Three people charged in a gas explosion that devastated an Indianapolis neighborhood deliberately set up the deadly blast to collect a big insurance payout, authorities said Friday.
The home’s owner, Monserrate Shirley; her boyfriend, Mark Leonard; and his brother, Bob Leonard, were arrested Friday and charged with murder, arson and other counts in the Nov. 10 blast that killed two people.
Shirley, 47, was facing mounting financial woes, including $63,000 in credit card debt and worsening bankruptcy proceedings, court documents say. And a friend of Mark Leonard’s told investigators Leonard said he had “lost a ton of money” – about $10,000 – at a casino some three weeks before the explosion.
Investigators believe the trio had actually tried but failed to blow up Shirley’s home the weekend before the successful timed explosion, according to Marion County Prosecutor Terry Curry. The fiery blast destroyed five homes, including Shirley’s, and caused widespread damage to dozens of others in the Richmond Hill subdivision in the far south side of the city.
Curry called the explosion a “thoroughly senseless act” that killed Shirley’s next-door neighbors. He said the victims, John Dion Longworth, a 34-year-old electronics expert, and his 36-year-old wife, second-grade teacher Jennifer Longworth, were “in the prime of their lives.”
Randall Cable, the attorney for Shirley and Mark Leonard, said he was stunned by their arrest.
“I’m just as surprised as everyone else that they’ve made an arrest. My clients have consistently indicated their innocence,” he said.
Shirley and the Leonard brothers face two counts of murder as well as 33 counts of arson – one count for each of the homes damaged so badly that officials have ordered their demolition.
Curry said his office would review whether to pursue the death penalty or life in prison without parole against the three, who are scheduled to appear in court Monday.
Shirley and Mark Leonard, 43, also face two counts of conspiracy to commit arson, while Bob Leonard, 54, faces a single count. Curry said the conspiracy charges stem from the failed explosion.
He said investigators determined that Shirley’s home filled up with gas after a gas fireplace valve and a gas line regulator were removed. A microwave, apparently set to start on a timer, sparked the explosion, he said.
On Friday, workers using heavy equipment were removing debris from razed homes in the neighborhood.
Doug Aldridge, the head of the Richmond Hill’s crime watch group, said after a neighborhood meeting that the allegations are “more than we anticipated.”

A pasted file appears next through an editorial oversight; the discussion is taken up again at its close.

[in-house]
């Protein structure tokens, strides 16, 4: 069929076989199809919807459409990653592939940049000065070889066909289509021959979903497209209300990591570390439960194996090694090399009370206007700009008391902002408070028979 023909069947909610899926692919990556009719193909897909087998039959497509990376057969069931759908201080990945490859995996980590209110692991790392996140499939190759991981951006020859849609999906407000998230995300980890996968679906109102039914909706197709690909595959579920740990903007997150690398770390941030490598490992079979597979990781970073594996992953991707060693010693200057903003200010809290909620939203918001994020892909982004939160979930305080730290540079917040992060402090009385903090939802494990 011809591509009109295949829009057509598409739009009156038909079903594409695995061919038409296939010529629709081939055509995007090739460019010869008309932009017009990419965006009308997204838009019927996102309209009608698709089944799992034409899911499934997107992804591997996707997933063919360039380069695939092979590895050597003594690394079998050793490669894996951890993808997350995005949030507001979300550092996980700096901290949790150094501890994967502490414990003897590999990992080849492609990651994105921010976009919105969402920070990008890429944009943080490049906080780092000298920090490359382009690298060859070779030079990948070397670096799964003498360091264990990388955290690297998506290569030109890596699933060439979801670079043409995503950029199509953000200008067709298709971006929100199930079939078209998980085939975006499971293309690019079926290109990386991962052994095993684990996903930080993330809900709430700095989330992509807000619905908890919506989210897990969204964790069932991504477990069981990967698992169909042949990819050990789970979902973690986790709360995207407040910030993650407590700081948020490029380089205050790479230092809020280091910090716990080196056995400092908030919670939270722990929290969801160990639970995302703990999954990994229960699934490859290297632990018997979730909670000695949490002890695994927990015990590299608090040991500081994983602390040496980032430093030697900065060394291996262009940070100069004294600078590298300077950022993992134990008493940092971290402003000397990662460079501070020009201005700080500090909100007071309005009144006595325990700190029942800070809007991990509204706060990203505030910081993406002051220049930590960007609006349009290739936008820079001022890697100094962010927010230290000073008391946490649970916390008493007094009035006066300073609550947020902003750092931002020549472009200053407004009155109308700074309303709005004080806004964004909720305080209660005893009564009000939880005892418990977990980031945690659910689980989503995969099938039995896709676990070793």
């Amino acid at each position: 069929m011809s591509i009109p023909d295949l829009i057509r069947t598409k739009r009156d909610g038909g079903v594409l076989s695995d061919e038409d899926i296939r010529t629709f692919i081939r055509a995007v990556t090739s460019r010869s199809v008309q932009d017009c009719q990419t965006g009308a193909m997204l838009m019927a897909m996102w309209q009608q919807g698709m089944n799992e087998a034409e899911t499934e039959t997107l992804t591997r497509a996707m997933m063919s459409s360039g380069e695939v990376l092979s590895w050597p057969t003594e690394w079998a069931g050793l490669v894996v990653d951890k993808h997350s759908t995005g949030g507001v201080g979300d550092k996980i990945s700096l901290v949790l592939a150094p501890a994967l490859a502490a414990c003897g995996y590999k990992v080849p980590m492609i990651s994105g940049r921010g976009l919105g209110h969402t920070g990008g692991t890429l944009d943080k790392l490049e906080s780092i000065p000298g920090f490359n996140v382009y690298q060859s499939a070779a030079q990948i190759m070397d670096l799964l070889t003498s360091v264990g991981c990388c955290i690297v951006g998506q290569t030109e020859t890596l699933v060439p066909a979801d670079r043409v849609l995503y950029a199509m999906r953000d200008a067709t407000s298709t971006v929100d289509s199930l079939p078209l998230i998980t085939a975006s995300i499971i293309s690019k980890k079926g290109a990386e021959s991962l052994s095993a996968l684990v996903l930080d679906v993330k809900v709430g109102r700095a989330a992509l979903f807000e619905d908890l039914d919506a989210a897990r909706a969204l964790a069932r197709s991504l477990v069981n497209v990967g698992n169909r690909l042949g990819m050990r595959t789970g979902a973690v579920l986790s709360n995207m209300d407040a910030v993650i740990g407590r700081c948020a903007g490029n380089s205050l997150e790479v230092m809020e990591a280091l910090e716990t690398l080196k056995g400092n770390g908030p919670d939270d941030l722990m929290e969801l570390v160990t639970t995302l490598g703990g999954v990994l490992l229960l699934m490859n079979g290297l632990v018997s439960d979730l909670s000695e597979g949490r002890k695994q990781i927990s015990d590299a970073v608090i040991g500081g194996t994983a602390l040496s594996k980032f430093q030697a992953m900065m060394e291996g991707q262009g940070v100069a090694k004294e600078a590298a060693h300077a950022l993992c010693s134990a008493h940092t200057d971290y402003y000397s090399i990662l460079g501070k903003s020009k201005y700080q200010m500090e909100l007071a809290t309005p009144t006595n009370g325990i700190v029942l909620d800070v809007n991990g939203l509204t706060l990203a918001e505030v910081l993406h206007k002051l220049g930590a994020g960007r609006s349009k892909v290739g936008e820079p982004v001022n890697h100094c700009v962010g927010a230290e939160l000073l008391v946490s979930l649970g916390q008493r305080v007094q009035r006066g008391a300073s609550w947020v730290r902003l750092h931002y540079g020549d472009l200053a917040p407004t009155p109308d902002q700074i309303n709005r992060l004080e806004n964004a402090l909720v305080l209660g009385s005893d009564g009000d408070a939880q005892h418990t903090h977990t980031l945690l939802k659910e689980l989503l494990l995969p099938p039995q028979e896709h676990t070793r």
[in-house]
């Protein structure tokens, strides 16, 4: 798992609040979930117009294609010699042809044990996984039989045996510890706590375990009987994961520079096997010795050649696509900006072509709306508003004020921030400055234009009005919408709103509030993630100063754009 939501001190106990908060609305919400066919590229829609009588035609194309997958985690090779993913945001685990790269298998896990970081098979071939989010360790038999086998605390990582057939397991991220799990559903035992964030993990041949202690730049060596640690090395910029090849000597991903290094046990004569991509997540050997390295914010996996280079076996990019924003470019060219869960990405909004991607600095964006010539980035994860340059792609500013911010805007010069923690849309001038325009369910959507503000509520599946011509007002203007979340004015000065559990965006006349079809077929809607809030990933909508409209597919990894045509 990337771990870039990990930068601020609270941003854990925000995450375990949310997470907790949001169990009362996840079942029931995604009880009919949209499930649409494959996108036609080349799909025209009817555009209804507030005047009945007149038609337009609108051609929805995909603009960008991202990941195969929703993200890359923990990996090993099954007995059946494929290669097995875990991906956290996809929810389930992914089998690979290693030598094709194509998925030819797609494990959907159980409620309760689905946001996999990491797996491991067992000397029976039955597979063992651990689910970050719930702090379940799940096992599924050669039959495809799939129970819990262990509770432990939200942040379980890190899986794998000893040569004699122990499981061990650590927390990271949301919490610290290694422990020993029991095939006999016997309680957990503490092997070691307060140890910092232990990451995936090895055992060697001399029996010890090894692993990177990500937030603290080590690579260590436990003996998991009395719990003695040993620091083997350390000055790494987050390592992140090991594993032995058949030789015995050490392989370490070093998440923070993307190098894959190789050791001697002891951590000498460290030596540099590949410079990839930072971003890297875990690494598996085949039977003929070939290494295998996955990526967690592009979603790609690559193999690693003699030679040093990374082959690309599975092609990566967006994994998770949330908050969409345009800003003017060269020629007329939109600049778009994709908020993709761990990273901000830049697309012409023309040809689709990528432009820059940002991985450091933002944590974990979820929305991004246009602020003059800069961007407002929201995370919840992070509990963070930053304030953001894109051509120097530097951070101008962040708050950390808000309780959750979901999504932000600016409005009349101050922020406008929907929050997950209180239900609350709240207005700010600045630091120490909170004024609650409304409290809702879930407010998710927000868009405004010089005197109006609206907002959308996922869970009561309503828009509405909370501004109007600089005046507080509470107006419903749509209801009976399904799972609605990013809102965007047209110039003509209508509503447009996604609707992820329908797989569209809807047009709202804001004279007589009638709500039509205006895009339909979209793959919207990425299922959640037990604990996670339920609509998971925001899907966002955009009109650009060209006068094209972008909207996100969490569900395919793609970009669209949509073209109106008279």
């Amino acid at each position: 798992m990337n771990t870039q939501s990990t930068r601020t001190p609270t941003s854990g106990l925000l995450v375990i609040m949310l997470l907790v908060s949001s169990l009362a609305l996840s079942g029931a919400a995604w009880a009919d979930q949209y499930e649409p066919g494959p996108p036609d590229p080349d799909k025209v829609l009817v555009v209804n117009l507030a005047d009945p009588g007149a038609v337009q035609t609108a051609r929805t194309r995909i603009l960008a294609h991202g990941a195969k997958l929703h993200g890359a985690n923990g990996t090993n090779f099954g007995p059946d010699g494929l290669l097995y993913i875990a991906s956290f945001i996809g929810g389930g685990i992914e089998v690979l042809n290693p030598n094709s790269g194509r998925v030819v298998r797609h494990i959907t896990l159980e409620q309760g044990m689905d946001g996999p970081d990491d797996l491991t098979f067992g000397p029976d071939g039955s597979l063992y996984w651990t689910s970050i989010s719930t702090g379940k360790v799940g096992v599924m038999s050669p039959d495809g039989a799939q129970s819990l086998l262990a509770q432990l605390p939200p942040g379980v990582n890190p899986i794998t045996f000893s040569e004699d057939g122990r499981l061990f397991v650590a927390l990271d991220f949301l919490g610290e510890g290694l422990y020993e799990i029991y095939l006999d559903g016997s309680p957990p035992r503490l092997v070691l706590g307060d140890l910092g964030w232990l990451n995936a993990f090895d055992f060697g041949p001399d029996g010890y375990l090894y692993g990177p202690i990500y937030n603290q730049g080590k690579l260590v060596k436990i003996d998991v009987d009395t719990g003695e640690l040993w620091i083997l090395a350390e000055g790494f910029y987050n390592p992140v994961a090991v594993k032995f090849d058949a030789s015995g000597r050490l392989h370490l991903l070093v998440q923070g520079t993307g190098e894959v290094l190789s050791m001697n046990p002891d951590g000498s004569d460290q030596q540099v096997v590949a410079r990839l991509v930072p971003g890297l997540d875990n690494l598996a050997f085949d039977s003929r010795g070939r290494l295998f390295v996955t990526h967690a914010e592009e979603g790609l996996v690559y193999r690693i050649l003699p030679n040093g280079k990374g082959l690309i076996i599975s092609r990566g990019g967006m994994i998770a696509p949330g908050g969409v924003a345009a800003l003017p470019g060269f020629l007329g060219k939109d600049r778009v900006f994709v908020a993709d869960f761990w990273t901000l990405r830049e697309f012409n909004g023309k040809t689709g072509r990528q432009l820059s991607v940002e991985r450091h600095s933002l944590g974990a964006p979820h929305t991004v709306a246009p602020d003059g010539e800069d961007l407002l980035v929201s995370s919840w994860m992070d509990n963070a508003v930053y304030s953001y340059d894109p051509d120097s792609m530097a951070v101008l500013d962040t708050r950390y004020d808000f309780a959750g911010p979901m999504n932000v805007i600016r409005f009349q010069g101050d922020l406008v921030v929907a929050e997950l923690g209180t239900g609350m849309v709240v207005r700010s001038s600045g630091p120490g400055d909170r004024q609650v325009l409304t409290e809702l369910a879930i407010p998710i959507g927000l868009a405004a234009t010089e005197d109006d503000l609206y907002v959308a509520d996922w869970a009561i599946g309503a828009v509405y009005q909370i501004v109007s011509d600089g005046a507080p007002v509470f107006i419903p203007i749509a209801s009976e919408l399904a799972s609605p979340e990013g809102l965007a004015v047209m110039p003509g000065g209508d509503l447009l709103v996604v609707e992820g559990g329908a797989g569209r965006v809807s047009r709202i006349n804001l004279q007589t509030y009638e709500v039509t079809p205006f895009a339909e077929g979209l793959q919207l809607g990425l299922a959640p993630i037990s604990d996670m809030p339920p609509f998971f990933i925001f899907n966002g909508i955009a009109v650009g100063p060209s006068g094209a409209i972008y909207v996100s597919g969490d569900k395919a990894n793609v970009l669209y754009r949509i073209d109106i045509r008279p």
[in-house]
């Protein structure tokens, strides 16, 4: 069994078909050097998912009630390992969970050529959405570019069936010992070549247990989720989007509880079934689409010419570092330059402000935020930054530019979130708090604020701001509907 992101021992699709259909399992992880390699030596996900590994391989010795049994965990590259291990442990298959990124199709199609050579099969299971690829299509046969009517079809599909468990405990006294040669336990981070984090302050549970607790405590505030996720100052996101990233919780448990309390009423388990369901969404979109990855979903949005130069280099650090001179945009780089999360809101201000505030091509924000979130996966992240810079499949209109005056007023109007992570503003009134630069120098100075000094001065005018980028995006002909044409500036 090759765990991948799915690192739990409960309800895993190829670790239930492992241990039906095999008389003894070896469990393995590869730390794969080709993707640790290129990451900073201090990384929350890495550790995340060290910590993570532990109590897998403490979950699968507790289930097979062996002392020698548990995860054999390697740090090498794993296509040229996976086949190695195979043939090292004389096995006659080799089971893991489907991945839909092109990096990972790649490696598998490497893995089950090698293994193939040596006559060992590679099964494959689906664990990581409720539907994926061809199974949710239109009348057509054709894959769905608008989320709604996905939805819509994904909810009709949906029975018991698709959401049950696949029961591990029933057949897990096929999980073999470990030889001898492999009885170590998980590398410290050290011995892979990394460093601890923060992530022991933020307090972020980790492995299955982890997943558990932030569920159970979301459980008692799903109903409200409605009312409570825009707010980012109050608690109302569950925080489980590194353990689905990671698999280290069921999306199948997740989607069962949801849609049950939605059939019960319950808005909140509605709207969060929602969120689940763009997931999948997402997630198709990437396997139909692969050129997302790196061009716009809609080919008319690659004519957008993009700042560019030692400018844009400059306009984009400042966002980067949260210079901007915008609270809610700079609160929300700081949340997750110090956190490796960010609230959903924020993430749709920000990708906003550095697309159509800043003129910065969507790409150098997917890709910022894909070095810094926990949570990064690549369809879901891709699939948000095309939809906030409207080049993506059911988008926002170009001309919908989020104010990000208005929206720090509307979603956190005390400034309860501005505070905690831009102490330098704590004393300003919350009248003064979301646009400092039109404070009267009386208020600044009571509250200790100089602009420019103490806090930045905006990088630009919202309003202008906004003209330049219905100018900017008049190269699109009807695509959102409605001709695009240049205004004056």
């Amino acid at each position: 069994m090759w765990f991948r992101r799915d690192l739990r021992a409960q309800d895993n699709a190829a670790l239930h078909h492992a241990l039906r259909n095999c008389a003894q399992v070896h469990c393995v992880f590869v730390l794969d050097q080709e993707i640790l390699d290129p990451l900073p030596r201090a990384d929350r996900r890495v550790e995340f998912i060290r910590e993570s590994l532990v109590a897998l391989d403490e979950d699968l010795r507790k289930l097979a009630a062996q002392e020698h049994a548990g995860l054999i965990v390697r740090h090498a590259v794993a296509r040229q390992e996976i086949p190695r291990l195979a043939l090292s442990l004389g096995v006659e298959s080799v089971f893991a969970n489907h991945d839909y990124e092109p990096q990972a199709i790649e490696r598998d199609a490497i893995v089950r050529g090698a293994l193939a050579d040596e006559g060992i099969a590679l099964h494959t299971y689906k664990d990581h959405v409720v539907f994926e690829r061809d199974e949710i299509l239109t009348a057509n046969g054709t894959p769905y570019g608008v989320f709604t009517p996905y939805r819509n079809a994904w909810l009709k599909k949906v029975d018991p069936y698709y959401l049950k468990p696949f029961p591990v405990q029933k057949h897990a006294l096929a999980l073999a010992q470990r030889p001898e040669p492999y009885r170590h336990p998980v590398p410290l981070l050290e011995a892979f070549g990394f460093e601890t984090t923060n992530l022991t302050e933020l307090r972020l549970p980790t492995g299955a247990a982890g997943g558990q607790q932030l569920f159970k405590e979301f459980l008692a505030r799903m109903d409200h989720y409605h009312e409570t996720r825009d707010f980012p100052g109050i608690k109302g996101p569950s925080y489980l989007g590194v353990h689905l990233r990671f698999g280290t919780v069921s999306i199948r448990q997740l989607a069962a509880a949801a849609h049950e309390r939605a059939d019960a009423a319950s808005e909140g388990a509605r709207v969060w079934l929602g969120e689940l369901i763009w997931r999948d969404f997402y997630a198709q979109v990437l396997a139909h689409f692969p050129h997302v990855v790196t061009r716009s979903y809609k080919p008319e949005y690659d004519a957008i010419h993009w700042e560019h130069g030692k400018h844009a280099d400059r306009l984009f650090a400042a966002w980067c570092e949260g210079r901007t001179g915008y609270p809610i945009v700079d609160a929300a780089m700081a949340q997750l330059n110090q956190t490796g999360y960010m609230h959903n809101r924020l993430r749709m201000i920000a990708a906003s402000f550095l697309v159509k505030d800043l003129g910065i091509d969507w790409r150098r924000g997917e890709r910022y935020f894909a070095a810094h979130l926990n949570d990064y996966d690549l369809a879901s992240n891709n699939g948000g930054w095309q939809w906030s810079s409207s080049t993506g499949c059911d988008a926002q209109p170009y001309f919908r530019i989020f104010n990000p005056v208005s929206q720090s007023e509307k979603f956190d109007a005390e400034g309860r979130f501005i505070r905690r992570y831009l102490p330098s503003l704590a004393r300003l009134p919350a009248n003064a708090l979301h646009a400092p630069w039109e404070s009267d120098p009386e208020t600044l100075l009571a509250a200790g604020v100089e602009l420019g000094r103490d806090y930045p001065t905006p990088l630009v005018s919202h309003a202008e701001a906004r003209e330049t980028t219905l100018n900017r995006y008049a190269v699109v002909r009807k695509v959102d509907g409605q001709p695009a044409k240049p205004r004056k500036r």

“Sometimes money makes people do stupid stuff,” Aldridge said.
Investigators found that in December 2011, Shirley’s home insurance policy for personal property was increased to $304,000 – an amount that was in addition to the coverage for the home itself, according to court documents.
A probable cause affidavit says Shirley filed for bankruptcy this year but stopped making her court-arranged payments and failed to appear at a July bankruptcy hearing. The home’s original loan was for $116,000 and a second mortgage was taken out on the home for $65,000, the affidavit also says.
A friend of Mark Leonard’s also told investigators that Leonard would surf online dating sites “and located older, heavier women, wine and dine them,” then borrowed money and never paid them back, according to the affidavit.
The friend said Shirley was aware of the scheming “and was OK with it so long as he did not sleep with the women,” the affidavit says.
Leonard has a criminal record that includes stalking and intimidation and convictions on dealing and possessing cocaine, according to prison records.
Two men, one fitting Bob Leonard’s description, were seen at Shirley’s home the day of the explosion, and Curry indicated investigators believe that’s when the gas line and valve were tampered with. He said authorities are still trying to determine the second man’s identity.
Curry said that the day before the blast, the brothers asked an employee of local gas utility Citizens Energy several questions, “including the differences between propane and natural gas, the role of a regulator in a house and controlling the flow of natural gas and how much gas it would require to fill a house.”
Curry said Shirley and her boyfriend had followed the same pattern two weekends in a row, visiting a southern Indiana casino, dropping off Shirley’s daughter with a baby sitter and boarding the family’s cat.
An affidavit says that when a friend of Mark Leonard’s called him Nov. 2, eight days before the successful blast, Leonard told the friend “the house blew up” and that he and Shirley were staying in an efficiency apartment.
In another call that day, Leonard told his friend he had been surfing Craigslist “looking for a Ferrari to buy” and explained that he could afford the luxury car because Shirley had jewelry insurance and “they expect to get $300,000 and he would get $100,000” in the insurance payout, according to the affidavit.
It’s not clear whether investigators think Leonard believed the first explosion attempt had succeeded. Curry’s spokeswoman, Brienne Delaney, said the office could not comment beyond what was in the court documents.
The day after the explosion, Bob Leonard allegedly called his son and asked him to retrieve from a white van items he said he had salvaged from Shirley’s home after the blast.
“That, of course, is impossible because everything in the house was destroyed,” Curry said. “Plus no one was allowed access to the property after the explosion.”
(Associated Press writer Ken Kusmer contributed to this report.)
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